Going into his sophomore season Rust will be expected to improve upon the six goals and 13 assists he managed last season. Improving his offensive totals however will not be as important as him continuing to improve his two-way game.
15. (10) Carl Sneep, D, 6.5C
Drafted 2nd round, 32nd overall, 2006
Though Sneep hasn’t developed into the type of player the Penguins projected when they drafted him 32nd overall in 2006, his combination of size, puck-moving ability, and mobility still make him a valuable prospect in the organization. That value was on full display over the course of the 2010-11 season when the Penguins AHL affiliate juggled defensemen because of injuries and call-ups.
For the 2011-12 season, Sneep’s versatility will continue to be his greatest asset. He can play on both special teams and in all situations though it wouldn’t be a surprise if he was part of a third-pairing unit with former Boston College teammate Phil Samuelsson.
16. (14) Nick D’Agostino, D, 6.5C
Drafted 7th round, 210th overall, 2008
The second to last player to be taken in the 2008 draft, D’Agostino is going into his third year with Cornell, where he plays in the top four in all situations for the Big Red.
What makes the 21-year-old standout among his peers is his combination of poise and smart decision making. He lugs the puck up ice, can distribute it, chip in offensively, and is often the first-man back defensively. He also has an underrated point shot and top-notch hockey sense.
17. (18) Keven Veilleux, RW/C, 6.5C
Drafted 2nd round, 51st overall, 2007
At 22 years of age, more development was expected out of Keven Veilleux since being drafted 51st overall in 2007. Much of this can be attributed to injury, as the 2010-11 season is the first season since 2006-07 where the forward managed over 65 regular season games.
In his first healthy season playing professional hockey, Veilleux displayed a knack for dropping the gloves, finishing the season with 12 fighting majors, second most on the Baby Penguins behind pugilist Jesse Boulerice. Fighting is far from the center piece of Veilleux’s game however. He is a deft passer with soft hands and good size who finished the season with 12 goals and 24 assists in 66 games. His biggest issue, his skating, has improved some over the past season but still needs to continue to do so in order to make him a viable NHL forward.
With Dustin Jeffrey and Eric Tangradi likely to spend the stretch of 2011-12 in the NHL, Veilleux will have opportunity for more responsibilities. Assuming he remains healthy, he could have a monster year in the AHL.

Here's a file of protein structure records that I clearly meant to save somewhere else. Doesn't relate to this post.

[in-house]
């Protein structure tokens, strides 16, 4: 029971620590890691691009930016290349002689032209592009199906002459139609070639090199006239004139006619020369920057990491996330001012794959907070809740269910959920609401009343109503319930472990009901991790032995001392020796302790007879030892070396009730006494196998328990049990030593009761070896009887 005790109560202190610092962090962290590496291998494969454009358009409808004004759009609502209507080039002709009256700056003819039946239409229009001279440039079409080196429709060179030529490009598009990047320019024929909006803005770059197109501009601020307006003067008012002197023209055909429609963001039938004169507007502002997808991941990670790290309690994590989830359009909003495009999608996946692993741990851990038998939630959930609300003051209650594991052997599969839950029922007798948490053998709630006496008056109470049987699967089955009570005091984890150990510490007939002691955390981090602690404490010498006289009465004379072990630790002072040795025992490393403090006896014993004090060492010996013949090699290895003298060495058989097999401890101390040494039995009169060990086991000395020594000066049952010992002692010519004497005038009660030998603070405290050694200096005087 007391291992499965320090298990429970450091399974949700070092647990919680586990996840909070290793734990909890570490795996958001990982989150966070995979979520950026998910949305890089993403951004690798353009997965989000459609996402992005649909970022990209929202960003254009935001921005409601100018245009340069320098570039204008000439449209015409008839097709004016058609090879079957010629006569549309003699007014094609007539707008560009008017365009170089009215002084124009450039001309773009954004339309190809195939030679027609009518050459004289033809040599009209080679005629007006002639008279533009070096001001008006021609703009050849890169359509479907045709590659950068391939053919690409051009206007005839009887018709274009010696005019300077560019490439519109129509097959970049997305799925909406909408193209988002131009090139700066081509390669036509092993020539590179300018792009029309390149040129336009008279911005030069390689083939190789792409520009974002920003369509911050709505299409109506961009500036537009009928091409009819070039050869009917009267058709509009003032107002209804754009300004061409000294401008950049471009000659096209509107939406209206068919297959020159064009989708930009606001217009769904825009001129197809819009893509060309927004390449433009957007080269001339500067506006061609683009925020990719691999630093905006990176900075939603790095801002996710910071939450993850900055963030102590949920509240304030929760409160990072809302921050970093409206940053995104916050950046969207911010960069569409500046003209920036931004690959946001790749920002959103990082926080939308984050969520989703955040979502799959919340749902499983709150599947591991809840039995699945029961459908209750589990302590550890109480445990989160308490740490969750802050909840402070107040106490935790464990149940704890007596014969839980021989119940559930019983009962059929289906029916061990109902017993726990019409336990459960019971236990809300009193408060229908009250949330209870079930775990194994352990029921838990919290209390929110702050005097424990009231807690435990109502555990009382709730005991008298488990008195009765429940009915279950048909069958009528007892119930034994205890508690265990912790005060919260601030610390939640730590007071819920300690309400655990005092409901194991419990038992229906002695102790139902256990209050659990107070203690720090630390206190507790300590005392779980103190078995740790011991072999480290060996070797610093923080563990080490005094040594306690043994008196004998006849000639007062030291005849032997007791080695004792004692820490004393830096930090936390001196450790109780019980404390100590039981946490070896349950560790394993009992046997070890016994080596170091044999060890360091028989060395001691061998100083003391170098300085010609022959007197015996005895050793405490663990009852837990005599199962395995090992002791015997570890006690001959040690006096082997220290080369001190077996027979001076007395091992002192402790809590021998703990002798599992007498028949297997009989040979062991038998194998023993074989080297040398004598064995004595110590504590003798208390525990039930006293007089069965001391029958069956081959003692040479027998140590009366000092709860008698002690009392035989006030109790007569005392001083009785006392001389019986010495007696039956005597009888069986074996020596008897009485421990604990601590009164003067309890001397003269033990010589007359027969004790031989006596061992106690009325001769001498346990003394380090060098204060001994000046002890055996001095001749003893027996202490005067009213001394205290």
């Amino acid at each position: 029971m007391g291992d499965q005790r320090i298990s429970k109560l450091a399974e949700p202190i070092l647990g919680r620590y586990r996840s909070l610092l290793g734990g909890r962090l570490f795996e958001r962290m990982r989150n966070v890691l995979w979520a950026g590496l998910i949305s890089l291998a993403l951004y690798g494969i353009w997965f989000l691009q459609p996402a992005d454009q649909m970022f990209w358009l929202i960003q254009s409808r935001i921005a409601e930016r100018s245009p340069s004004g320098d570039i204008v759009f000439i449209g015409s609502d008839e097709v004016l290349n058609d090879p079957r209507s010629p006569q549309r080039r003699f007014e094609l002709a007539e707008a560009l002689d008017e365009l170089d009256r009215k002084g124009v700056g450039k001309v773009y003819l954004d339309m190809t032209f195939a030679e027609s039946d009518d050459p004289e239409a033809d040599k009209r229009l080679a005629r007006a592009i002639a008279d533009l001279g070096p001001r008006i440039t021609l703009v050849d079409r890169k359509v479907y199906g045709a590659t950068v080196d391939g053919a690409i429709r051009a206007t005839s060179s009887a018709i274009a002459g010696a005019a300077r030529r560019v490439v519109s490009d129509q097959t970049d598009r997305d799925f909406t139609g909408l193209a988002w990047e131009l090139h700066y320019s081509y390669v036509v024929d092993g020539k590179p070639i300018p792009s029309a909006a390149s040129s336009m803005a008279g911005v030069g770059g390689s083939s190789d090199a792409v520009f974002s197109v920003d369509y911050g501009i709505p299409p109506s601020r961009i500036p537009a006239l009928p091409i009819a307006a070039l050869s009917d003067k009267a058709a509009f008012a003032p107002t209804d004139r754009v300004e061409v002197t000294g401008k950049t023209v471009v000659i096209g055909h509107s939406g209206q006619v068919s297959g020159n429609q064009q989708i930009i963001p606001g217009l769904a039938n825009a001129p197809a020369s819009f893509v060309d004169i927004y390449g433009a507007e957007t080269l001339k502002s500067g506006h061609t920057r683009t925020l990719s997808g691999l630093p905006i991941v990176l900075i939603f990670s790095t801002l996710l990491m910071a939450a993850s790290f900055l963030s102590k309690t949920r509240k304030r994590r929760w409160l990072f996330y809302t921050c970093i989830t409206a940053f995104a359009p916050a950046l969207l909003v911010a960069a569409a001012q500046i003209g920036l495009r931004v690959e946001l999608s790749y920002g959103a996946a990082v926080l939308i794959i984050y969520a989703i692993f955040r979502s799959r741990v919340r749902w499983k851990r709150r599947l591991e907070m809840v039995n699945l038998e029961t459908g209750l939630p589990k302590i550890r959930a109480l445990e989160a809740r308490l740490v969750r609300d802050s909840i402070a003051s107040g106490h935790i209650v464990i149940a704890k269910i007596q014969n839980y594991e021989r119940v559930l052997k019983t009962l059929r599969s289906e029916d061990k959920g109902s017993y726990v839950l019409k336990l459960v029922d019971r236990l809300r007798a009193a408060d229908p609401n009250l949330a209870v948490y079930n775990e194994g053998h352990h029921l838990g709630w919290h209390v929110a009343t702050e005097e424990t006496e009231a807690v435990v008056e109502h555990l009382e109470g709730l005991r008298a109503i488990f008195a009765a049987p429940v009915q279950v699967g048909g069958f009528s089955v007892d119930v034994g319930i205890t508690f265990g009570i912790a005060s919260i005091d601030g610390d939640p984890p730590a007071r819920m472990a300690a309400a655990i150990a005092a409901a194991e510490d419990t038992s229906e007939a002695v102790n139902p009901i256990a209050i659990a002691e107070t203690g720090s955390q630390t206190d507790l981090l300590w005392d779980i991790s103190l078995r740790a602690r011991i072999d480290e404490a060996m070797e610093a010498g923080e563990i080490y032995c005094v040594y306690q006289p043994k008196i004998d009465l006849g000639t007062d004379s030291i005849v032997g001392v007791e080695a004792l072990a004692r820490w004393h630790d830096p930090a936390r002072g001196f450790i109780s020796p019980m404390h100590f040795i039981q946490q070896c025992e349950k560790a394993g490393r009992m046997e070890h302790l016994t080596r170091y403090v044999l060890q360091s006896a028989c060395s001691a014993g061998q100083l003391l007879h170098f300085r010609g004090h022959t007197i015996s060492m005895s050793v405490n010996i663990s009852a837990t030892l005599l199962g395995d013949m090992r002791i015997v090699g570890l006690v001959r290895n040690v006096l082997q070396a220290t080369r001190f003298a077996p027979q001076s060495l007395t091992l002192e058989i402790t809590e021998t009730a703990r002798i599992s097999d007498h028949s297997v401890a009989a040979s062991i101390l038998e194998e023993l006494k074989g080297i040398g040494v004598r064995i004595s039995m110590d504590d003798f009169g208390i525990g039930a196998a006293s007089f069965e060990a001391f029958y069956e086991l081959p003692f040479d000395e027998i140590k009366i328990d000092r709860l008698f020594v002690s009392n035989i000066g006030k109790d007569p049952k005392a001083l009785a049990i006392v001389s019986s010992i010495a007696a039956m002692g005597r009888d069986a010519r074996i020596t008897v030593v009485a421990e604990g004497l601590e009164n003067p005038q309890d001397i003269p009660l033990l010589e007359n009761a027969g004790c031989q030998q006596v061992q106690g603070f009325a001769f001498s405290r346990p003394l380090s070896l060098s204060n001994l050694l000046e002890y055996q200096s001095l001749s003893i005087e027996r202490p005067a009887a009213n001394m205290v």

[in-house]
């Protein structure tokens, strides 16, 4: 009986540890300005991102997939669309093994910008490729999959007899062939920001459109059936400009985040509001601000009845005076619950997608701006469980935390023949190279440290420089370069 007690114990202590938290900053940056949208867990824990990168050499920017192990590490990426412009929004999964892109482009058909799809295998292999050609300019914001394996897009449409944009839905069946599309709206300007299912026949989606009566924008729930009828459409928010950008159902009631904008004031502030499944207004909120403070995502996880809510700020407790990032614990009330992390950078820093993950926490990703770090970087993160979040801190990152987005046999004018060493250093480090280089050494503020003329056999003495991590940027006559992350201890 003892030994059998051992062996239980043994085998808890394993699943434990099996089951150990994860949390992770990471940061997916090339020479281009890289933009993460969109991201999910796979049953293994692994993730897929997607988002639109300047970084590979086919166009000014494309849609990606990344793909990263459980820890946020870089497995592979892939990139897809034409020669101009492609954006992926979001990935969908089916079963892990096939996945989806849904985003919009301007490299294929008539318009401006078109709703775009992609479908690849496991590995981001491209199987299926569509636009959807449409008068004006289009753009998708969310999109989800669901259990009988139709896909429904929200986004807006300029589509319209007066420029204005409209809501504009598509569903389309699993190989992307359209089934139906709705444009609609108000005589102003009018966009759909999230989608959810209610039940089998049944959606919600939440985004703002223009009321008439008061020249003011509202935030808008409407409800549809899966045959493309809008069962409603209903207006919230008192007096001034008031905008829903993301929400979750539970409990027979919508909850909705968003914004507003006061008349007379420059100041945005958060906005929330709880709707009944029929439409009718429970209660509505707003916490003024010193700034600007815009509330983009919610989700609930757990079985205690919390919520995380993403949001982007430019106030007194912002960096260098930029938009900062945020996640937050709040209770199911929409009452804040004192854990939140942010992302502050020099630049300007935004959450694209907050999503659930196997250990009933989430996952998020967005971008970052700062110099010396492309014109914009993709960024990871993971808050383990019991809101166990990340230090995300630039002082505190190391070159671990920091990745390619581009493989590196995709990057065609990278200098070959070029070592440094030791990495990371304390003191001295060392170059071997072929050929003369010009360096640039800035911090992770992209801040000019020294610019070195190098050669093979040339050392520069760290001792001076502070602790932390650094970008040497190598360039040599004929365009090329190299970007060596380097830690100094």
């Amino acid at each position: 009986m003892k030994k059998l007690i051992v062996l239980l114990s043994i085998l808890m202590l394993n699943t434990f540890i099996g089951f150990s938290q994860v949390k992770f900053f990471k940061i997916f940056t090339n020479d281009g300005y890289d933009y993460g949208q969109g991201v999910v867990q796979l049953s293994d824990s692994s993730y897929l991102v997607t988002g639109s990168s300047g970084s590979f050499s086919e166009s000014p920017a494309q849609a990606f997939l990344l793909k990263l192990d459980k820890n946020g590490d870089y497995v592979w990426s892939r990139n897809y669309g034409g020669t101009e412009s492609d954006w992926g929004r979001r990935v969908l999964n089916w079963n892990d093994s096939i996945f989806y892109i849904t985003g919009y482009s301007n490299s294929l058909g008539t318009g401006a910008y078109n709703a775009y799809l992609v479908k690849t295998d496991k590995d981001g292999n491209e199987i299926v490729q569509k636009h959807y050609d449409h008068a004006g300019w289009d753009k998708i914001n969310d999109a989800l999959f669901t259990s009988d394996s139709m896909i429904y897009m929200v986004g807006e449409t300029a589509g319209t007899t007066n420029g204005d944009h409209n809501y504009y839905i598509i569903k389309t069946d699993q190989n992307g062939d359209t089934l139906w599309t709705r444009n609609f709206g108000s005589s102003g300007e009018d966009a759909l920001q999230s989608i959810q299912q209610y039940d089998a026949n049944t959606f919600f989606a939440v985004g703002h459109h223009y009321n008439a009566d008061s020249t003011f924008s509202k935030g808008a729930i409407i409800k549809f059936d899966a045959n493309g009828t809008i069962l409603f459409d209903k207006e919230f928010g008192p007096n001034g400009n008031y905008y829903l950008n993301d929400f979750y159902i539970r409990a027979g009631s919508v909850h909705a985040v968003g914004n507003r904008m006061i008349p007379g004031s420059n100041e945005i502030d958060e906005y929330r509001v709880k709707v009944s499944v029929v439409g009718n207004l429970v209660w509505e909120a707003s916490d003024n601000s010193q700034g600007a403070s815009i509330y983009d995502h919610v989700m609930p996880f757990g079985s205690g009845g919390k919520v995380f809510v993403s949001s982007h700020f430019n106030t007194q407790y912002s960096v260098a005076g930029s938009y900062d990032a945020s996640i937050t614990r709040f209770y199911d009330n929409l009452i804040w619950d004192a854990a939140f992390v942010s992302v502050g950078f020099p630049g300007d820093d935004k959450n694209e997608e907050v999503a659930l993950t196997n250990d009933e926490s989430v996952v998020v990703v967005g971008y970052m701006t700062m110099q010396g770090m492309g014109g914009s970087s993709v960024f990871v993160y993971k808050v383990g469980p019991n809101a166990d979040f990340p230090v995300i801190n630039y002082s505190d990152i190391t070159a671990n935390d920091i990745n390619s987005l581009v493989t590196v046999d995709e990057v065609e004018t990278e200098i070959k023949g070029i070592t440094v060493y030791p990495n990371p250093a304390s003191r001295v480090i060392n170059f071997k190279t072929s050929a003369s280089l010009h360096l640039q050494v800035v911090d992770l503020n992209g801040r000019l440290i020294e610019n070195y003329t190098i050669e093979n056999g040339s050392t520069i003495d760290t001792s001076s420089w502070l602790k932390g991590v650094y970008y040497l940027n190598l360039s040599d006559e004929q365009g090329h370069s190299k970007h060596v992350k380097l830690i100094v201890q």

18. (16) Patrick Killeen, G, 7D
Drafted 6th round, 190th overall, 2008
Standing at 6’4 and over 200 pounds, goalie Patrick Killeen is as big as many of the Penguins defensive prospects, if not bigger.
"As a big guy you always have to rely on being at the right place at the right time and hopefully if you go down to make yourself big, the puck is just going to hit you. At the same time I pride myself with my athleticism and even though I try to avoid it as much as I can, I think I can flop around with the best of them."
Athleticism that was frequently on display during a successful rookie pro season in the ECHL where he managed a 2.87 goals against average and a 19-16-2 save percentage. Aside from strong athleticism and a keen ability to take away space in the net, Killeen displays a cool demeanor and can easily forget goals allowed.
Going into the season Killeen will be battling for backup duties the AHL level with free agent signee Scott Munroe.
19. (NR) Dominik Uher, RW, 7D
Drafted 5th round, 144th overall, 2011
As a first year CHL player in 2009-10, Dominik Uher played mostly as a bottom-six left-winger who managed only four goals and 12 assists in 53 games. Like many players from Europe, his struggles were largely due to a new language, culture, and style of game.
He clearly adjusted because in 2010-11, he managed 21 goals and 39 assists in 65 games, while being a consistent physical presence on the ice. Uher attributes the jump in success in increased confidence and consequentially more ice time, which allowed him to carve out an important role with the Chiefs.
"I play kind of as a power forward. [Create] a lot of energy for our team, do the work on the line."
Along with a strong work-ethic and physical style of play, Uher brings a solid build and soft hands in tight. He is also a left-handed forward who is more comfortable playing on the right side. He has the tools to at the very least be a solid utility forward if not somebody who can be effective playing on a scoring line.
20. (19) Reid McNeill, D, 6.0B
Drafted 6th round, 170th overall, 2010
Yet another mobile defenseman who can move the puck up ice and provide a solid defensive presence, Reid McNeill has spent the past two seasons developing his shutdown game.
"Definitely my foundation is the defensive end but I’d really like to be more dangerous in the offensive end," Said McNeill. "Talking to [Alain Nasreddine] the AHL defensive coach, I really want to work on being able to get the puck on the point and being a threat on the blue line."
This shift in emphasis coincides with McNeill’s trade from the London Knights to the Barrie Colts.
"[In London] we always had power up front so I was never really given that shot to be the offensive defenseman. Going to Barrie we are a younger team with a little less firepower than some of the previous years with London, they are going to look to me to be a little more offensive and I’m really looking forward to it."
Aside from his offensive game, McNeil is looking to gain more strength, something he thinks can only help him as he pursues a career in the pros.
"I want to head into rookie camp at about 210 or 208 but still at the same time be mobile. You gotta be able to take a hit a give it back. I’ve definitely got a long way to go but I’m willing to work for it."